Part of the pop-punk ethos is to just feel young, be all energetic and basically just have a good time. With a decade gone since the release of their debut album, ‘No Pads, No Helmets… Just Balls’, Canada’s Simple Plan have undoubtedly maintained this image with great success, with the band still maintaining their original line-up since they formed in 1999. Though maybe not at their peak anymore, the sold out dates throughout this tour are evidence enough of their dedicated fanbase.
Standing as the sole support act for the night – and the whole UK tour for that matter – We The Kings (***) bring the cheery pop-punk thick and fast from the get go. Frontman Travis Clark even plays through the set bare-footed, bouncing along song after song with the crowd. Though their pop-punk efforts were undoubtfully upbeat and got people moving and singing along, one problem WTK face is a set that lacks character throughout. Still, ‘Check Yes Juliet’ is a sign there’s potential within this bunch.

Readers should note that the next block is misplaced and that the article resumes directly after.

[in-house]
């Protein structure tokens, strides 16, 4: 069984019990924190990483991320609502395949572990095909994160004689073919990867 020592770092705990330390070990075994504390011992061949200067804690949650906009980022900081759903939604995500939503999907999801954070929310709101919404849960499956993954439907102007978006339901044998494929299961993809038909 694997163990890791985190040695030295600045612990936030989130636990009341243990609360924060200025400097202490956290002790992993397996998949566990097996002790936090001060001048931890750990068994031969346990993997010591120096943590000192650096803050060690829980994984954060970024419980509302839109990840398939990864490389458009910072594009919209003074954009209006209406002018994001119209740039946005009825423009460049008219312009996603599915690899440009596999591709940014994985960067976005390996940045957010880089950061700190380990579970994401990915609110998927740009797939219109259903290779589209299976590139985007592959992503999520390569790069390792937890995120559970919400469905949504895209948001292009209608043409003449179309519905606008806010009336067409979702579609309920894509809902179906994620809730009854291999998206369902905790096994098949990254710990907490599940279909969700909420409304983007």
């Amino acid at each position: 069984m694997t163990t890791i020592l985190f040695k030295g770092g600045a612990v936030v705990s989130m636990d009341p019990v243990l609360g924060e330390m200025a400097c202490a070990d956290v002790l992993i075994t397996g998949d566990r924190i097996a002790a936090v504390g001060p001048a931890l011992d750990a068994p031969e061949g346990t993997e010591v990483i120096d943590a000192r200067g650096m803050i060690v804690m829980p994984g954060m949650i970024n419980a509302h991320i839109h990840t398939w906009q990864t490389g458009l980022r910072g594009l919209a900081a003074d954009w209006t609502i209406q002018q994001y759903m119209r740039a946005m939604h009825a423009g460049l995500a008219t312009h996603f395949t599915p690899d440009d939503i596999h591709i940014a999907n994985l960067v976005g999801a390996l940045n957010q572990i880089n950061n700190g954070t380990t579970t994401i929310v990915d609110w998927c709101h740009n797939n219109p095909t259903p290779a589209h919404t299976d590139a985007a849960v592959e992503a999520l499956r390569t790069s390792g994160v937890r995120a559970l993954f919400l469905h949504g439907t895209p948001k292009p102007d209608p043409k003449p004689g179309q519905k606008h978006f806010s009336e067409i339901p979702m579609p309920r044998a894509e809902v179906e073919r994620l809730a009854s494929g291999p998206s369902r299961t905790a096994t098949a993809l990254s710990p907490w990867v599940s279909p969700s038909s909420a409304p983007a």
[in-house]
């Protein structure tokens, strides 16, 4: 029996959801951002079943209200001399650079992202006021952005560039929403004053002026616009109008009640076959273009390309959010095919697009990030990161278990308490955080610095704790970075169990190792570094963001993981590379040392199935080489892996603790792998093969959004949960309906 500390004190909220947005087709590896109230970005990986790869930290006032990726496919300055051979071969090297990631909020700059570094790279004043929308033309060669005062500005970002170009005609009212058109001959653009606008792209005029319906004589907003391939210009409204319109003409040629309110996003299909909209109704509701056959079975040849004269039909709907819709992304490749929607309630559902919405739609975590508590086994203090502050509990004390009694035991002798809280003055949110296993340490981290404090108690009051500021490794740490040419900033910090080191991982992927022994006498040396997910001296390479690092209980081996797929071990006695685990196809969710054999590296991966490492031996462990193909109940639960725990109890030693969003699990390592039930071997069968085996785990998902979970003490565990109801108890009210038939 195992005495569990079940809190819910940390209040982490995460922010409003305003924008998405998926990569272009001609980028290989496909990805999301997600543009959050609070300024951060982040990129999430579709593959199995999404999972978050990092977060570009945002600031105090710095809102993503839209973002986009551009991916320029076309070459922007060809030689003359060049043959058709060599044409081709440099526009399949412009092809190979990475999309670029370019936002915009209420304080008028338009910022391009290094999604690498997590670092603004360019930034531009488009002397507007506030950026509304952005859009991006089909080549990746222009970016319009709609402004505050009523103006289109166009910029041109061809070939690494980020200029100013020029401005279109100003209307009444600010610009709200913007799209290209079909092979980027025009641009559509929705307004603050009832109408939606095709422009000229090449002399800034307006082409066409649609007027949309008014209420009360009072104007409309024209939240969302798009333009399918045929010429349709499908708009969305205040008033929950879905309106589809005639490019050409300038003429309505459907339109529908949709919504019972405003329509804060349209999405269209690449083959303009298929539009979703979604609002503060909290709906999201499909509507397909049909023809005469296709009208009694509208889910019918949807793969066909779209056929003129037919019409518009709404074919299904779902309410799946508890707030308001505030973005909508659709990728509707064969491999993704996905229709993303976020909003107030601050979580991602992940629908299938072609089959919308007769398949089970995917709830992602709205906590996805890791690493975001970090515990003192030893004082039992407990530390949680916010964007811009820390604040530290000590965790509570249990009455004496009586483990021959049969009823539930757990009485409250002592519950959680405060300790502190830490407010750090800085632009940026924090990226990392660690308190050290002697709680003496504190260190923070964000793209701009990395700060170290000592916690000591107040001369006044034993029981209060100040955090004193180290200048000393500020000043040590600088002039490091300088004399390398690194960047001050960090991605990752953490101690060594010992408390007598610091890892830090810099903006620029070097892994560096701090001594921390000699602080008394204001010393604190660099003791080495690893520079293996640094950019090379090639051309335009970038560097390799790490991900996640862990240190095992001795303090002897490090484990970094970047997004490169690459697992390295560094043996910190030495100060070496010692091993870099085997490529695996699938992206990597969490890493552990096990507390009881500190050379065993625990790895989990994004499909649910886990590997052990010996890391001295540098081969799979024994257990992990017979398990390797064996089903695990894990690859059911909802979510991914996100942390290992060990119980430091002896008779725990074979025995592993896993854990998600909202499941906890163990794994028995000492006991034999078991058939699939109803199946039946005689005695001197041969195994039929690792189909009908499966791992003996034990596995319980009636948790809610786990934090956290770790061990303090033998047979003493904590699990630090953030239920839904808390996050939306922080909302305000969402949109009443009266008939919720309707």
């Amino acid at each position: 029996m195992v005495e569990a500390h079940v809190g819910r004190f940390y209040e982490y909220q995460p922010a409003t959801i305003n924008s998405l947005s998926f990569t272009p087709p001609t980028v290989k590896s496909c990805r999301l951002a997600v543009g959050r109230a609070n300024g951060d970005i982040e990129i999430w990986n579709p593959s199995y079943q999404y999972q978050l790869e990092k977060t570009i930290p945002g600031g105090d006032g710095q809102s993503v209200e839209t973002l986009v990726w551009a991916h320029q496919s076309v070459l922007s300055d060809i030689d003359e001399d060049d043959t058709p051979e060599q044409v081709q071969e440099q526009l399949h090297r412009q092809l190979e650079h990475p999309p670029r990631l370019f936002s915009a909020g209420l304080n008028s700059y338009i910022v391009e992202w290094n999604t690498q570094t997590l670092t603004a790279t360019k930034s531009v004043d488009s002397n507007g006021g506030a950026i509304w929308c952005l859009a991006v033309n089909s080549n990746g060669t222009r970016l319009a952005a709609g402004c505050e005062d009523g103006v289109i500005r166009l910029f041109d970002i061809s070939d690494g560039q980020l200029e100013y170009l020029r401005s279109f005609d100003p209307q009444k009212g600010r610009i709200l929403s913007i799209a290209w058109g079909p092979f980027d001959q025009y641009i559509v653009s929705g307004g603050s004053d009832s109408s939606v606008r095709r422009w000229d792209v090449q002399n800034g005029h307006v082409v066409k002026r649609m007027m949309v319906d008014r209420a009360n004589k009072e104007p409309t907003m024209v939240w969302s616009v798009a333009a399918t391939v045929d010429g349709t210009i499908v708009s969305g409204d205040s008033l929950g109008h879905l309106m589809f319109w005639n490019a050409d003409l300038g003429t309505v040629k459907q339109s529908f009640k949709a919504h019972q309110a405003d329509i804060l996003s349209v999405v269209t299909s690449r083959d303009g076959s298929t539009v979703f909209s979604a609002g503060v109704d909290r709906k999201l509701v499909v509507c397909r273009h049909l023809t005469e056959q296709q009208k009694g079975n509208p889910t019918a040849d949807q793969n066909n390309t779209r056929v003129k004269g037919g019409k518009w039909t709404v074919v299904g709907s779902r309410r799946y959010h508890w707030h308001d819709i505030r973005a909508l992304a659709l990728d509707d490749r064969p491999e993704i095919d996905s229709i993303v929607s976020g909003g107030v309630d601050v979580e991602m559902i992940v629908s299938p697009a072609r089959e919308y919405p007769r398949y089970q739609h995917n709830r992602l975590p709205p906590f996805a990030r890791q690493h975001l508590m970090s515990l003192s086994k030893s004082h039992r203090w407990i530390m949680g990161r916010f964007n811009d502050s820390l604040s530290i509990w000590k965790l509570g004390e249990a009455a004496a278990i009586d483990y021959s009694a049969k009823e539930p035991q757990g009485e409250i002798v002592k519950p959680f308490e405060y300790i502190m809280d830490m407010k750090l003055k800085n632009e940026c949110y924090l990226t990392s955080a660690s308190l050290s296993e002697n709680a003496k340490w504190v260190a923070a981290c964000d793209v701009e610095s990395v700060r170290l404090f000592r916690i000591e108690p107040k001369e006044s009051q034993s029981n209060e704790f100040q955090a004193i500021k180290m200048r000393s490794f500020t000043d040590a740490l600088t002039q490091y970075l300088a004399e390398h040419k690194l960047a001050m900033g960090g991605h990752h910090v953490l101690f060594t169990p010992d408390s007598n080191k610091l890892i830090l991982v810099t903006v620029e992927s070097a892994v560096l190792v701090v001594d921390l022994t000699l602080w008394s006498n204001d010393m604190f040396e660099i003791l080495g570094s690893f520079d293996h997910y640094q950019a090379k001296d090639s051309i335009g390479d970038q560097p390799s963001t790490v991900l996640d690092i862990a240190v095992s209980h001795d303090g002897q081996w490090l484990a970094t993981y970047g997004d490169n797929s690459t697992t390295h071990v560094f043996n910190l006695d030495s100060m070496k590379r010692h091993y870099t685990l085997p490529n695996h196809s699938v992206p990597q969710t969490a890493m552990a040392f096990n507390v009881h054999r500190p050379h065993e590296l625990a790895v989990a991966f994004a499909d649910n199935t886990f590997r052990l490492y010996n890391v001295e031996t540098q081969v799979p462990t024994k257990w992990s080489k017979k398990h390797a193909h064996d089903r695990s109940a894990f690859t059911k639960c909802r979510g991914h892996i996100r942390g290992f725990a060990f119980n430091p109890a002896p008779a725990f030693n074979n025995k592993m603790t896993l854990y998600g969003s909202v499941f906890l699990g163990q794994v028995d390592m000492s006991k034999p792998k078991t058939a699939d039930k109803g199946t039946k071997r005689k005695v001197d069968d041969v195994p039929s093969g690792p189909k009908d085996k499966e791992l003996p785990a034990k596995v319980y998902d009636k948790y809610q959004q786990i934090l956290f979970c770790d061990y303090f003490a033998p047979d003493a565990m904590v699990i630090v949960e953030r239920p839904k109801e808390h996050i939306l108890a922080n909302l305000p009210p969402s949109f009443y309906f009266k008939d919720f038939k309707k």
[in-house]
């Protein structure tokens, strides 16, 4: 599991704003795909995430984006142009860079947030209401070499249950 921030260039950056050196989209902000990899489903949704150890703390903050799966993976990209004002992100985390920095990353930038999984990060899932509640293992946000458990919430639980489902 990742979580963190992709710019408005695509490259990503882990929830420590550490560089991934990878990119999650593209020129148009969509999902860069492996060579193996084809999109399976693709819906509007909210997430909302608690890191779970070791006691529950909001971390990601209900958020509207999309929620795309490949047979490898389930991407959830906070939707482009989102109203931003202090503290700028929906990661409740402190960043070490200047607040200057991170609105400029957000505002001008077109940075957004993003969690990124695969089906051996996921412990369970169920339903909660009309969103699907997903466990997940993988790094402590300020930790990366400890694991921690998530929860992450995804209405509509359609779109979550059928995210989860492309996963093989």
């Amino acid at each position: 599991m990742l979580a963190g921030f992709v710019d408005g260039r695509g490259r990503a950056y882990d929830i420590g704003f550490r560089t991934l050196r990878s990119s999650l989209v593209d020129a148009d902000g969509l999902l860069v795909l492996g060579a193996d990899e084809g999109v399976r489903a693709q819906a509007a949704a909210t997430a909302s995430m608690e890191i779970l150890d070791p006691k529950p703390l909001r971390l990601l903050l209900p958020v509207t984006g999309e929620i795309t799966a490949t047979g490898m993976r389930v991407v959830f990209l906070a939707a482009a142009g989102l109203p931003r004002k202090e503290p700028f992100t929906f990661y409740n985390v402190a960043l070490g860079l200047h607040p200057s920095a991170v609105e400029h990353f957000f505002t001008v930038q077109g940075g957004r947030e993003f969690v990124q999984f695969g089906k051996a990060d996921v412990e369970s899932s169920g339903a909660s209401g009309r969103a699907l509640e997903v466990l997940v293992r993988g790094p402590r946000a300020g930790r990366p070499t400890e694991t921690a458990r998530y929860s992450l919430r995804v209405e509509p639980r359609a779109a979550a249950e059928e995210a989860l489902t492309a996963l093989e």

It’s abundantly obvious though that Simple Plan (****) are without a doubt the reason everyone is in this room tonight, and straight away they deliver with a strike of nostaligia with ‘Shut Up’. From there on their simplistic yet oh so enjoyable back-catalogue is delivered by a band who’ve clearly got more than their fair share of experience behind them. Their cheeky medley of pop chart hits ‘Moves Like Jagger’ (Maroon 5), ‘Dynamite’ (Taio Cruz) and ‘Sexy And I Know It’ (LMFAO) smacks a smile on everyone in attendence, even the few slightly older members in the crowd.
Their display of other more serious sides than just fun-and-games-and-yay gives a nice change of pace too. ‘Astronaught’ gets the roomed lit up with everyone’s mobile phone torches and lighters waving about in the air, and the massively relatable ‘This Song Saved My Life’ sends shivers throughout the room that makes the hairs stand up straight off the skin. It is, of course, their more trademark pop-punk by the numbers hits such as ‘I’d Do Anything’ and ‘Addicted’ which gets the biggest cheers and brings to light that though Simple Plan may not be at the top of the pop-punk game today, they’re still masters of the trade.
Written by Zach Redrup